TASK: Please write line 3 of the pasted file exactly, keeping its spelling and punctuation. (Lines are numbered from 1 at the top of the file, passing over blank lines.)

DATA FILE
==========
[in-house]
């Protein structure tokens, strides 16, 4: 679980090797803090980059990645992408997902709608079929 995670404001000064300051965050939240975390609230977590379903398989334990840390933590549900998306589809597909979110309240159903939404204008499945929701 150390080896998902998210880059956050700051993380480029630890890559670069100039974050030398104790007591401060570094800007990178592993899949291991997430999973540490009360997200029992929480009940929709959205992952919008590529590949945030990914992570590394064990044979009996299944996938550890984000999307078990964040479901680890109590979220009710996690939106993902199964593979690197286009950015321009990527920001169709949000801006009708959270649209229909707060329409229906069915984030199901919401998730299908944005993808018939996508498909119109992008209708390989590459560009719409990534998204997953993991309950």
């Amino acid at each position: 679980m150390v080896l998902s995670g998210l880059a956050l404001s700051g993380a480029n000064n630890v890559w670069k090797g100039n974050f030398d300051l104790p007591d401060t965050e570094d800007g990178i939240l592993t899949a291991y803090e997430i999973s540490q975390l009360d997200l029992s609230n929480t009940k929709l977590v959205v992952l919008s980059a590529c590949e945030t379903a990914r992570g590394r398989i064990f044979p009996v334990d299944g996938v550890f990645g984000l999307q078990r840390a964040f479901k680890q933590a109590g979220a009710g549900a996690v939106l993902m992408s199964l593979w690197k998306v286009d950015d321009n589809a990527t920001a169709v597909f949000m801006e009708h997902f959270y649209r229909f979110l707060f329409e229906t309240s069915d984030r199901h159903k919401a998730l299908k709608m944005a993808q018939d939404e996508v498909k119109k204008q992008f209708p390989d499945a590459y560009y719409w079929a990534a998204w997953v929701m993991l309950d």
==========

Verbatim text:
């Amino acid at each position: 679980m150390v080896l998902s995670g998210l880059a956050l404001s700051g993380a480029n000064n630890v890559w670069k090797g100039n974050f030398d300051l104790p007591d401060t965050e570094d800007g990178i939240l592993t899949a291991y803090e997430i999973s540490q975390l009360d997200l029992s609230n929480t009940k929709l977590v959205v992952l919008s980059a590529c590949e945030t379903a990914r992570g590394r398989i064990f044979p009996v334990d299944g996938v550890f990645g984000l999307q078990r840390a964040f479901k680890q933590a109590g979220a009710g549900a996690v939106l993902m992408s199964l593979w690197k998306v286009d950015d321009n589809a990527t920001a169709v597909f949000m801006e009708h997902f959270y649209r229909f979110l707060f329409e229906t309240s069915d984030r199901h159903k919401a998730l299908k709608m944005a993808q018939d939404e996508v498909k119109k204008q992008f209708p390989d499945a590459y560009y719409w079929a990534a998204w997953v929701m993991l309950d």